Wednesday, March 19, 2008
5244: The Obama Speech.
From The Chicago Sun-Times…
A moving moment in our nation’s history
Are we listening, America? On Tuesday morning, Barack Obama delivered the speech of his life about the most divisive issue in America in this day or any day -- race. He spoke for millions of Americans of good will and open minds -- Americans who have struggled to find just these words -- challenging us to heal our painful racial wounds by first admitting the deep roots, complexities and truths of our grievances. The grievances of black America are not imaginary, he said. And the anger and frustrations within segments of the white community cannot always be dismissed as bigotry.
Speaking to white Americans, Obama said, “The path to a more perfect union means acknowledging that what ails the African-American community does not just exist in the minds of black people.”
But speaking to African Americans, Obama had this to say about resentful white people: “When they are told to bus their children to a school across town, when they hear that an African American is getting an advantage in landing a good job … when they’re told that their fears about crime in urban neighborhoods are somehow prejudiced, resentment builds over time.”
Until all of us come to understand this more tangled truth about race in America and “work through” it, as Obama said, we will never seriously take on the great problems that trouble us all.
“If we walk away now, if we simply retreat into our respective corners,” Obama said, “we will never be able to come together and solve challenges like health care, or education or the need to find good jobs for every American.”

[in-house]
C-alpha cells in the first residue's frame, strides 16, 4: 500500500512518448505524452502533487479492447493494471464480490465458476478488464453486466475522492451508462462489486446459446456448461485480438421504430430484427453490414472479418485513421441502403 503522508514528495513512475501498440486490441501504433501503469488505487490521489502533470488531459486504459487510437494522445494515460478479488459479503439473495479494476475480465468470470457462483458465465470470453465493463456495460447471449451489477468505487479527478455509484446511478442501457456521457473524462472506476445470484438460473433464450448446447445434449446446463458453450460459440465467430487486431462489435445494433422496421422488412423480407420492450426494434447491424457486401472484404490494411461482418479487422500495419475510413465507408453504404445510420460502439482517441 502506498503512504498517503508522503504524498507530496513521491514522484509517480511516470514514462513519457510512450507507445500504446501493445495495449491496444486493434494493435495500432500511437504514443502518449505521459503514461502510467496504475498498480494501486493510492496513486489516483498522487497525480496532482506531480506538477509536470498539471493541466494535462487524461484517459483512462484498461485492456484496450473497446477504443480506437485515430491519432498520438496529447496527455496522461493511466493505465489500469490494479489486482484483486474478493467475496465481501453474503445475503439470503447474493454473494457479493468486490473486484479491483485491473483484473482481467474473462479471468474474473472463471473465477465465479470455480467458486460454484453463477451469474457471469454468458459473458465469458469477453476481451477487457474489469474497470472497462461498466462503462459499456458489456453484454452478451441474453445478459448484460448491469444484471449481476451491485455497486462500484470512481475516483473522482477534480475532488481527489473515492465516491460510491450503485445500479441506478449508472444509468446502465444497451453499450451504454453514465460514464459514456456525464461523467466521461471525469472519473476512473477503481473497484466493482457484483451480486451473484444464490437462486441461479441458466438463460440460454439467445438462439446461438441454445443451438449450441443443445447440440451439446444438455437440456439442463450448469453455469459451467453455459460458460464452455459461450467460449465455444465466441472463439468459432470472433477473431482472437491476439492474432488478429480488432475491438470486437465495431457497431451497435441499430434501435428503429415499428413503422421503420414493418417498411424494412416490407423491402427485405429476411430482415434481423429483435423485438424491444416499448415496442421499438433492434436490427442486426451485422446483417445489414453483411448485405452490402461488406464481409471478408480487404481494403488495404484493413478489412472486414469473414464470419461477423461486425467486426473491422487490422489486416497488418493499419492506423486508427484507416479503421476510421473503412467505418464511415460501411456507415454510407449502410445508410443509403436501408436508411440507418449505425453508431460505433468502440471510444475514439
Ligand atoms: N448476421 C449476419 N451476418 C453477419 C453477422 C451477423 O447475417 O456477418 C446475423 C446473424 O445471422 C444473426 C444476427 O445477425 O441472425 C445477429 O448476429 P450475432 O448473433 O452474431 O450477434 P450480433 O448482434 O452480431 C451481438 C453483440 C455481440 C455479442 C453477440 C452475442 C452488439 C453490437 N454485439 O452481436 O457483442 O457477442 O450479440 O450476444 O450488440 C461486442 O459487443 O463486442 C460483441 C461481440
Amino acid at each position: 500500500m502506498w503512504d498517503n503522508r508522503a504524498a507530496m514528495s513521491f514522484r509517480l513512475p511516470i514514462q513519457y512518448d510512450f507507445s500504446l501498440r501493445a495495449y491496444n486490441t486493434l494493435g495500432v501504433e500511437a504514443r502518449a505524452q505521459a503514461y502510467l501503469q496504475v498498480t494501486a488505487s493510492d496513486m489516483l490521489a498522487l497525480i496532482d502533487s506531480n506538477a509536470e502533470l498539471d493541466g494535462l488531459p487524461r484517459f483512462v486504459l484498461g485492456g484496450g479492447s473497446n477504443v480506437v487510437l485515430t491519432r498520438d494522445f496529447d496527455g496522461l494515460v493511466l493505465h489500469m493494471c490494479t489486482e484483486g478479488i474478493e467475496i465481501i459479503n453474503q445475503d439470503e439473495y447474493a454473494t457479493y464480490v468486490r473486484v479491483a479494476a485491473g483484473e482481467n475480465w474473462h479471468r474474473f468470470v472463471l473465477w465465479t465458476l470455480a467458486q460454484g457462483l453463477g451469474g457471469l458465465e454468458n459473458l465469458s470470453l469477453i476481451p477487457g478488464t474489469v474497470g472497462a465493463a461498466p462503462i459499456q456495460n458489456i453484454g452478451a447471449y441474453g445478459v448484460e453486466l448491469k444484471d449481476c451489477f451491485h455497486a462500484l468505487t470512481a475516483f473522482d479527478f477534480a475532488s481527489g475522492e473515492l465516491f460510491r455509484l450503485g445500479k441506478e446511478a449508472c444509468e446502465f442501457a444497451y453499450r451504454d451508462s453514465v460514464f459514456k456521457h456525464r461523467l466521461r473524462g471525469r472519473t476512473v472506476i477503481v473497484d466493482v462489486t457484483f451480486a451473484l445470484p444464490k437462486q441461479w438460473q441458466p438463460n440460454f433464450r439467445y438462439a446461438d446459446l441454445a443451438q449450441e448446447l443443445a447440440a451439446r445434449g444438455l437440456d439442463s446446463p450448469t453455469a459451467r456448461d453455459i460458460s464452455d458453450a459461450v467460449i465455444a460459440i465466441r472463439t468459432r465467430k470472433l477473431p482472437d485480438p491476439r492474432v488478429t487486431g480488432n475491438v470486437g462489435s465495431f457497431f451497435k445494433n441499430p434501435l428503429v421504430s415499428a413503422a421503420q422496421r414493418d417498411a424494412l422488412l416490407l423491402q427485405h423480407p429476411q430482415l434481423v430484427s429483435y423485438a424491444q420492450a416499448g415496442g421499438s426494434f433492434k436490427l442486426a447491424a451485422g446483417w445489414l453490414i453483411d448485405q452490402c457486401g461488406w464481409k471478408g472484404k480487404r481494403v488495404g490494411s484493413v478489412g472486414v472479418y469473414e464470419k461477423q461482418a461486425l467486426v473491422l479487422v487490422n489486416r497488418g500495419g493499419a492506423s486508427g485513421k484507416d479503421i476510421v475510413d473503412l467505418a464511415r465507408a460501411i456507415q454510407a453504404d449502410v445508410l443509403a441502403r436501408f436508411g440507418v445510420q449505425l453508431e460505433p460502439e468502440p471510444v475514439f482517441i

In the last two weeks, issues arose on the campaign trail that threatened to recast Obama as “the black candidate” rather than as a candidate who happens to be black (and white, for that matter). Most alarming were the indisputably objectionable remarks of his former pastor, the Rev. Jeremiah Wright. Race moved to centerstage and was seized on by some to confuse and divide us. So Obama, in that exceptional way he has of brushing aside polemics, stepped up to a podium in Philadelphia and challenged us to see all the shades of gray, to embrace our greater and shared humanity.
It was a moving moment in American history to hear a man who could be president dissect the rancorous matter of race with such candor, and it called to mind other piercing addresses by the likes of FDR, Kennedy and King.
Obama’s speech won’t sway everybody -- within two hours Rush Limbaugh was sneering that Rodney King said it just as well with “Why can’t we all just get along.” But among those Americans who sincerely yearn for relief from the divisive and diversionary politics of the last couple of decades, this was a speech to move the head and heart.
Running for president inevitably is an act of self-revelation, and with this speech Obama peeled off many more layers and revealed something close to his true essence. He is the man in the middle, bi-racial and bi-cultural, inclined by both nurture and nature to understand if not always forgive both sides. He rightly denounced the many offensive comments by Rev. Wright, yet he refused to disown Wright or his overall message of self-determination.
“I can no longer disown him than I can disown the black community,” Obama said. “I can no more disown him than I can my white grandmother, a woman who helped raise me, a woman who sacrificed again and again for me … who on more than one occasion has uttered racial or ethnic stereotypes that made me cringe.”
What American does not see his own family and community -- and perhaps himself -- in that confession?
Obama on Tuesday spoke to our better angels.
And maybe America moved a little.